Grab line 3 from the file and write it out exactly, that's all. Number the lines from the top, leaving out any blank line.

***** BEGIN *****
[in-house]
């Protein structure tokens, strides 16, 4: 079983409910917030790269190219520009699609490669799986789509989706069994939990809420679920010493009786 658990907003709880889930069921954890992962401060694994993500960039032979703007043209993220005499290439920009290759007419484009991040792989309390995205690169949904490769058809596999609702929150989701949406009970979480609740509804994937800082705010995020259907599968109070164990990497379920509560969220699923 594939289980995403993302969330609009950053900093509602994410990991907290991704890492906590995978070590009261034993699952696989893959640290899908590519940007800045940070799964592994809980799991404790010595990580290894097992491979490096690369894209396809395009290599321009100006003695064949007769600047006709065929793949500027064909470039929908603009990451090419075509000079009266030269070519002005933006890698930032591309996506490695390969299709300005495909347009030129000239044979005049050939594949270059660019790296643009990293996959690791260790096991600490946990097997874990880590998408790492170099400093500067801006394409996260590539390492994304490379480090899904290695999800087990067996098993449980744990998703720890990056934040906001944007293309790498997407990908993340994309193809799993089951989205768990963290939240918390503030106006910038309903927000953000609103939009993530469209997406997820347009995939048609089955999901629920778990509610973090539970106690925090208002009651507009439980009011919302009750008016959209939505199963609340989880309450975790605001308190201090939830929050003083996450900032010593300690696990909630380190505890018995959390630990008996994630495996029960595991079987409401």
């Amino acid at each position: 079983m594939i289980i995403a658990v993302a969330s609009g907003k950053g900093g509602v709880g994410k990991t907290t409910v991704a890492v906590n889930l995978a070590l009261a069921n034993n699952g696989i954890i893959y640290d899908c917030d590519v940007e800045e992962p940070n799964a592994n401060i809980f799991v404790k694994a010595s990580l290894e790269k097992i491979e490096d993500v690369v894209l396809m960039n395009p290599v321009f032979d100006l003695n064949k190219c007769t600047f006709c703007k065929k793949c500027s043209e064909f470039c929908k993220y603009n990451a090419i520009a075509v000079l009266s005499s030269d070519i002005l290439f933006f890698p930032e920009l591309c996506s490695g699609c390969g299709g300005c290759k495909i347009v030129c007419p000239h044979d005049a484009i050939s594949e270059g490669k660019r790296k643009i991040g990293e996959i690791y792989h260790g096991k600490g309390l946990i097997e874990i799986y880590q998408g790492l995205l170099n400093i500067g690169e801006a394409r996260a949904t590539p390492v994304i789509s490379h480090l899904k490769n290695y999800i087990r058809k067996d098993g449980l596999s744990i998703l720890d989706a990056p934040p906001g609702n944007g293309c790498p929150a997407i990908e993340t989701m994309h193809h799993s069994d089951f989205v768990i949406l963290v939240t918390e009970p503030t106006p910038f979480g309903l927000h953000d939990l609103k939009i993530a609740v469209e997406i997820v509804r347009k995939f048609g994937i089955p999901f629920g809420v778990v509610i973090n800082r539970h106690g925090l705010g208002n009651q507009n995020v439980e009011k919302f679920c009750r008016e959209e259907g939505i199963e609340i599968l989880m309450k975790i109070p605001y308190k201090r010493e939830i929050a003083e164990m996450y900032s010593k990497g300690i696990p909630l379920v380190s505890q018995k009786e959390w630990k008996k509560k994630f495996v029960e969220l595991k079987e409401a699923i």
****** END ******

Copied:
């Amino acid at each position: 079983m594939i289980i995403a658990v993302a969330s609009g907003k950053g900093g509602v709880g994410k990991t907290t409910v991704a890492v906590n889930l995978a070590l009261a069921n034993n699952g696989i954890i893959y640290d899908c917030d590519v940007e800045e992962p940070n799964a592994n401060i809980f799991v404790k694994a010595s990580l290894e790269k097992i491979e490096d993500v690369v894209l396809m960039n395009p290599v321009f032979d100006l003695n064949k190219c007769t600047f006709c703007k065929k793949c500027s043209e064909f470039c929908k993220y603009n990451a090419i520009a075509v000079l009266s005499s030269d070519i002005l290439f933006f890698p930032e920009l591309c996506s490695g699609c390969g299709g300005c290759k495909i347009v030129c007419p000239h044979d005049a484009i050939s594949e270059g490669k660019r790296k643009i991040g990293e996959i690791y792989h260790g096991k600490g309390l946990i097997e874990i799986y880590q998408g790492l995205l170099n400093i500067g690169e801006a394409r996260a949904t590539p390492v994304i789509s490379h480090l899904k490769n290695y999800i087990r058809k067996d098993g449980l596999s744990i998703l720890d989706a990056p934040p906001g609702n944007g293309c790498p929150a997407i990908e993340t989701m994309h193809h799993s069994d089951f989205v768990i949406l963290v939240t918390e009970p503030t106006p910038f979480g309903l927000h953000d939990l609103k939009i993530a609740v469209e997406i997820v509804r347009k995939f048609g994937i089955p999901f629920g809420v778990v509610i973090n800082r539970h106690g925090l705010g208002n009651q507009n995020v439980e009011k919302f679920c009750r008016e959209e259907g939505i199963e609340i599968l989880m309450k975790i109070p605001y308190k201090r010493e939830i929050a003083e164990m996450y900032s010593k990497g300690i696990p909630l379920v380190s505890q018995k009786e959390w630990k008996k509560k994630f495996v029960e969220l595991k079987e409401a699923i």